Research Article: Local recurrence and metastasis in patients with malignant melanomas after surgery: A single-center analysis of 202 patients in South Korea

Date Published: March 7, 2019

Publisher: Public Library of Science

Author(s): Soo Ick Cho, Jaewon Lee, Gwanghyun Jo, Sang Wha Kim, Kyung Won Minn, Ki Yong Hong, Seong Jin Jo, Kwang Hyun Cho, Byung Jun Kim, Je-Ho Mun, Aamir Ahmad.


Malignant melanoma (MM) is a lethal skin cancer in Western countries. Although the incidence is low in Asians compared to that in Caucasians, it is increasing. However, literature regarding risk factors for prognosis of MM patients who have undergone surgical excision in Asian is limited. This study aimed to investigate the predictive factors for local recurrence and metastasis in MM patients who underwent surgical treatment at a single tertiary-level hospital in Korea. Patients who underwent surgery for MM at our institution between January 1998 and December 2014 were analyzed. We retrospectively investigated risk factors for local recurrence and metastasis after surgery. In cases with distant metastasis, tumor thickness (adjusted Hazard Ratio (HR), 6.139; 95% confidence interval (CI), 2.152 to 17.509; P = 0.001) and increased mitotic number [(0-1/mm2 vs 2-6/mm2: adjusted HR, 4.483; 95% CI, 1.233 to 16.303; P = 0.023); (0-1/mm2 vs > 6/mm2: adjusted HR, 10.316; 95% CI, 2.871 to 37.063; P < 0.001)] were associated with risk in multivariate analysis. Regarding local recurrence, tumor thickness (T4 [≥4mm] vs T1) was found to be a significant risk factor (adjusted HR, 8.461; 95% CI, 2.514 to 28.474; P = 0.001). Our data revealed tumor thickness and increased mitotic count were significant risk factors for local recurrence and distant metastasis in Korean patients with MM after surgery.

Partial Text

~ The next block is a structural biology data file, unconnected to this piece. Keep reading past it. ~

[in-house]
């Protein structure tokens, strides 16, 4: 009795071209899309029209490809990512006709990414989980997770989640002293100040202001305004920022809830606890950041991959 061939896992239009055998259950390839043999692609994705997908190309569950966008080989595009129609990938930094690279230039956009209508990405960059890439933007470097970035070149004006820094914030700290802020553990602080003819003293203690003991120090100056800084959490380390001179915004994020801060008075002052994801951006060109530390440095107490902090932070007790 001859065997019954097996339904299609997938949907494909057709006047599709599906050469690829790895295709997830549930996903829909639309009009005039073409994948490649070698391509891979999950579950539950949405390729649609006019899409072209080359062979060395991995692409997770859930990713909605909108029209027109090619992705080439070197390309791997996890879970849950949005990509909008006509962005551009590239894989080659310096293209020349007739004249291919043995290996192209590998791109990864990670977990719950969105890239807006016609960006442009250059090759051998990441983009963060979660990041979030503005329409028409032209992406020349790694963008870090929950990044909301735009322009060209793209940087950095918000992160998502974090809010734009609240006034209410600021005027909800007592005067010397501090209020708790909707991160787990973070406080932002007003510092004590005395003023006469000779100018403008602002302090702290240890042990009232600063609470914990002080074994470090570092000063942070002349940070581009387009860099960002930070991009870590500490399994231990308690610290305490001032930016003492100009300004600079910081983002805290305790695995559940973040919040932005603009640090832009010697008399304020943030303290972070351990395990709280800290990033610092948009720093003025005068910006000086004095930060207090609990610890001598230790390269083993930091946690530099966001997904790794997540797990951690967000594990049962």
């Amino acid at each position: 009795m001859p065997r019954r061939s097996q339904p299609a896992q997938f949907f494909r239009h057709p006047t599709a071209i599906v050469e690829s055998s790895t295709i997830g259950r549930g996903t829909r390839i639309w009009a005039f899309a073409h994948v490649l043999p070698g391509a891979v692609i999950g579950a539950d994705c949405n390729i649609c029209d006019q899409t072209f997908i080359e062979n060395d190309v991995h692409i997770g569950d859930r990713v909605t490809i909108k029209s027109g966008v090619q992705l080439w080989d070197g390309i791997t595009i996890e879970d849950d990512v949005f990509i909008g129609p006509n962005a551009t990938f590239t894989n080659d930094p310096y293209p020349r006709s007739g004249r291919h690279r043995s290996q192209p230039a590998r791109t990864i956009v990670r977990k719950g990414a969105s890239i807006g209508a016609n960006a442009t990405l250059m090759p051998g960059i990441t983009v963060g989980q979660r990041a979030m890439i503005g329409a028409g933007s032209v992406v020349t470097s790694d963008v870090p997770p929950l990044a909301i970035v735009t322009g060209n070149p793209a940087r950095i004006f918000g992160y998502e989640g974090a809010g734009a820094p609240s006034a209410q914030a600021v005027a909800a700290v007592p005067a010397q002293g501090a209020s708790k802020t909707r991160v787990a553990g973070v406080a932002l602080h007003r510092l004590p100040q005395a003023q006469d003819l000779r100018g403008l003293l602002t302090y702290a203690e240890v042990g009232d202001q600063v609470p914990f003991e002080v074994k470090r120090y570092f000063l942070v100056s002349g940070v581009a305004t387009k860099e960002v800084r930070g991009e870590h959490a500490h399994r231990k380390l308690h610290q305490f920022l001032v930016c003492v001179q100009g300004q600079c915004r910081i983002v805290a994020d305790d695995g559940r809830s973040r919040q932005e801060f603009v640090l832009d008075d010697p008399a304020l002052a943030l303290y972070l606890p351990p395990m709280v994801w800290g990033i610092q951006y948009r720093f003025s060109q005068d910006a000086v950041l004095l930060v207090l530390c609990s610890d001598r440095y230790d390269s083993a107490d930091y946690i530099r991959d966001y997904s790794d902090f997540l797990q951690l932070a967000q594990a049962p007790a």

Malignant melanoma (MM) is a fatal skin tumor originating from melanocytes. Although its reported age-standardized incidence is only 0.4–0.6 per 100,000 people in Korea, it is one of the leading causes of death among skin cancers. [1] Biological and environmental factors such as the number of common or atypical nevi, intermittent and intense sun exposure, and some phenotypic characteristics (light, fair color of skin, hair and eyes; family history of MM) increase the risk of MM.[2–4] Various epidemiologic and clinical features of MM have been studied to date.[5–7]

There have been reports comparing surgical outcomes and prognostic factors in MM to date.[15, 16] Thomas et al.[17] reported an association between demographic and clinical factors with locoregional recurrence and death in 900 MM patients after surgery. According to the study, male sex, tumors with greater thickness, and tumors with ulceration were associated with increased local recurrence and death. Generally, acral lentiginous melanoma is considered to have worse prognosis than other subtypes because it is often diagnosed later than MM located on the trunk or limbs.[18–20] Kato et al.[19] compared the prognosis of patients from the first half of the study period (1969–1982) with those from the second half (1983–1996) and reported an improving trend in prognosis. The authors mentioned that increased educational efforts regarding early detection of acral melanoma might have some contribution to lowering the risk of the disease. A recent report revealed that acral lentiginous melanoma had no significant prognostic difference than non-acral lentiginous melanoma.[21] The results of our study showed similar results. MM on the acral area did not have a higher incidence of local recurrence or distant metastasis than MM located on other anatomical sites.




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